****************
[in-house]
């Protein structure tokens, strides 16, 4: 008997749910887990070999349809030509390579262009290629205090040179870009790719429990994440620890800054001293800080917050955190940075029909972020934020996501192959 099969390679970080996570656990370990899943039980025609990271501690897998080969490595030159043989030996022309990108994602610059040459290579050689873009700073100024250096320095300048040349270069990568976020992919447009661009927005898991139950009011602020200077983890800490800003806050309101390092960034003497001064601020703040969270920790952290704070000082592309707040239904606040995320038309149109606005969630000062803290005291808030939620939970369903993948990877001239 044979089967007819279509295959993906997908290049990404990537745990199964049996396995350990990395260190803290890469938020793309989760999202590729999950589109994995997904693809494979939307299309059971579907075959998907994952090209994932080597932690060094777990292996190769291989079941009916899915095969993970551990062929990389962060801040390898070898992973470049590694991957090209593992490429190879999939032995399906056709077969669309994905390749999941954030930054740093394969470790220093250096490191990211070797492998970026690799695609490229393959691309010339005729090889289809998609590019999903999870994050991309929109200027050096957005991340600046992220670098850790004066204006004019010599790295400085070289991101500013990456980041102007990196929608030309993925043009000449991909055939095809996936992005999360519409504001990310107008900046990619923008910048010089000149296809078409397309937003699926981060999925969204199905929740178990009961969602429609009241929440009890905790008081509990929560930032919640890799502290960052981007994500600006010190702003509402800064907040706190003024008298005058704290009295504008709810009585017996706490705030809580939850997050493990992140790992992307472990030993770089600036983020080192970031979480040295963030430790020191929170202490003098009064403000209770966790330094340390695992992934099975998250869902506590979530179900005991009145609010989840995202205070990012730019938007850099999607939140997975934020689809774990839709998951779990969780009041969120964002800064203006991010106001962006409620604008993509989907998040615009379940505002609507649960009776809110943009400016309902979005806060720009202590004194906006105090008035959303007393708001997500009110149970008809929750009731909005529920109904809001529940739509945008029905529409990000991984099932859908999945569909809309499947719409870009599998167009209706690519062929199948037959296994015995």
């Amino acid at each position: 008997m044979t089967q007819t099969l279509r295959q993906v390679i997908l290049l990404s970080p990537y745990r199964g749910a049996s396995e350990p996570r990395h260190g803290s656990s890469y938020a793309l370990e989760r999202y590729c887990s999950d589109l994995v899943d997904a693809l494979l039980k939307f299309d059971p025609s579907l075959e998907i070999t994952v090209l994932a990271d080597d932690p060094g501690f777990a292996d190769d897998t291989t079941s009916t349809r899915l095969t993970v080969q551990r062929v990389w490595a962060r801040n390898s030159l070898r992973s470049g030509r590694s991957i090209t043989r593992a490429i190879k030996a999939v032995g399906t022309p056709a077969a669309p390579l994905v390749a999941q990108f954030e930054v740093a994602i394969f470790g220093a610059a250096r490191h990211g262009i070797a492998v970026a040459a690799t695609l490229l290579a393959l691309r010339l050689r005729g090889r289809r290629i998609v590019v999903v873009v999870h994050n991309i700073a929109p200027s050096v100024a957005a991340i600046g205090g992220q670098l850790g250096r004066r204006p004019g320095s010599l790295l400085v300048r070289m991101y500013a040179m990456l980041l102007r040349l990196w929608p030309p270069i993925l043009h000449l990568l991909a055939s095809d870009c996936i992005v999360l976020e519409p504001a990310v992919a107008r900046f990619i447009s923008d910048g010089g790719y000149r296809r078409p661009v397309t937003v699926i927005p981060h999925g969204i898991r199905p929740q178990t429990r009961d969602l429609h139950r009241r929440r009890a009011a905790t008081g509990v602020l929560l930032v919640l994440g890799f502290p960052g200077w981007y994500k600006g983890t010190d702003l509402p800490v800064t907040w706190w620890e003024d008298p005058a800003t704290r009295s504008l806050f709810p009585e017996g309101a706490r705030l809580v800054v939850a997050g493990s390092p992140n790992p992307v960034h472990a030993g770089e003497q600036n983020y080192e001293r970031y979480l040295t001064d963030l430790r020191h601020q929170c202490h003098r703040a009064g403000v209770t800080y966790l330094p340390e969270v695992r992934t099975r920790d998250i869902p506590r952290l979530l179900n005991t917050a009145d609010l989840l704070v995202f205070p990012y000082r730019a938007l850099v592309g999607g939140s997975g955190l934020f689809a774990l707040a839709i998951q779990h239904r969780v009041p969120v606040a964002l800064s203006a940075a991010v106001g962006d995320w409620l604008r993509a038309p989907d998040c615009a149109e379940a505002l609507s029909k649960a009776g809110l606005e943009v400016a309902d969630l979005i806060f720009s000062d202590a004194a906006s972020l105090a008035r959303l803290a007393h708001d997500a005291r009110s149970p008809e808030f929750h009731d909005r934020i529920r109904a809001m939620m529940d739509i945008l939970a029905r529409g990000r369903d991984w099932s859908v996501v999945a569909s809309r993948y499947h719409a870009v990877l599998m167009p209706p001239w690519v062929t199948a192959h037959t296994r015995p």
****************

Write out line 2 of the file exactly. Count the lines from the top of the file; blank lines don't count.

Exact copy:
């Protein structure tokens, strides 16, 4: 008997749910887990070999349809030509390579262009290629205090040179870009790719429990994440620890800054001293800080917050955190940075029909972020934020996501192959 099969390679970080996570656990370990899943039980025609990271501690897998080969490595030159043989030996022309990108994602610059040459290579050689873009700073100024250096320095300048040349270069990568976020992919447009661009927005898991139950009011602020200077983890800490800003806050309101390092960034003497001064601020703040969270920790952290704070000082592309707040239904606040995320038309149109606005969630000062803290005291808030939620939970369903993948990877001239 044979089967007819279509295959993906997908290049990404990537745990199964049996396995350990990395260190803290890469938020793309989760999202590729999950589109994995997904693809494979939307299309059971579907075959998907994952090209994932080597932690060094777990292996190769291989079941009916899915095969993970551990062929990389962060801040390898070898992973470049590694991957090209593992490429190879999939032995399906056709077969669309994905390749999941954030930054740093394969470790220093250096490191990211070797492998970026690799695609490229393959691309010339005729090889289809998609590019999903999870994050991309929109200027050096957005991340600046992220670098850790004066204006004019010599790295400085070289991101500013990456980041102007990196929608030309993925043009000449991909055939095809996936992005999360519409504001990310107008900046990619923008910048010089000149296809078409397309937003699926981060999925969204199905929740178990009961969602429609009241929440009890905790008081509990929560930032919640890799502290960052981007994500600006010190702003509402800064907040706190003024008298005058704290009295504008709810009585017996706490705030809580939850997050493990992140790992992307472990030993770089600036983020080192970031979480040295963030430790020191929170202490003098009064403000209770966790330094340390695992992934099975998250869902506590979530179900005991009145609010989840995202205070990012730019938007850099999607939140997975934020689809774990839709998951779990969780009041969120964002800064203006991010106001962006409620604008993509989907998040615009379940505002609507649960009776809110943009400016309902979005806060720009202590004194906006105090008035959303007393708001997500009110149970008809929750009731909005529920109904809001529940739509945008029905529409990000991984099932859908999945569909809309499947719409870009599998167009209706690519062929199948037959296994015995």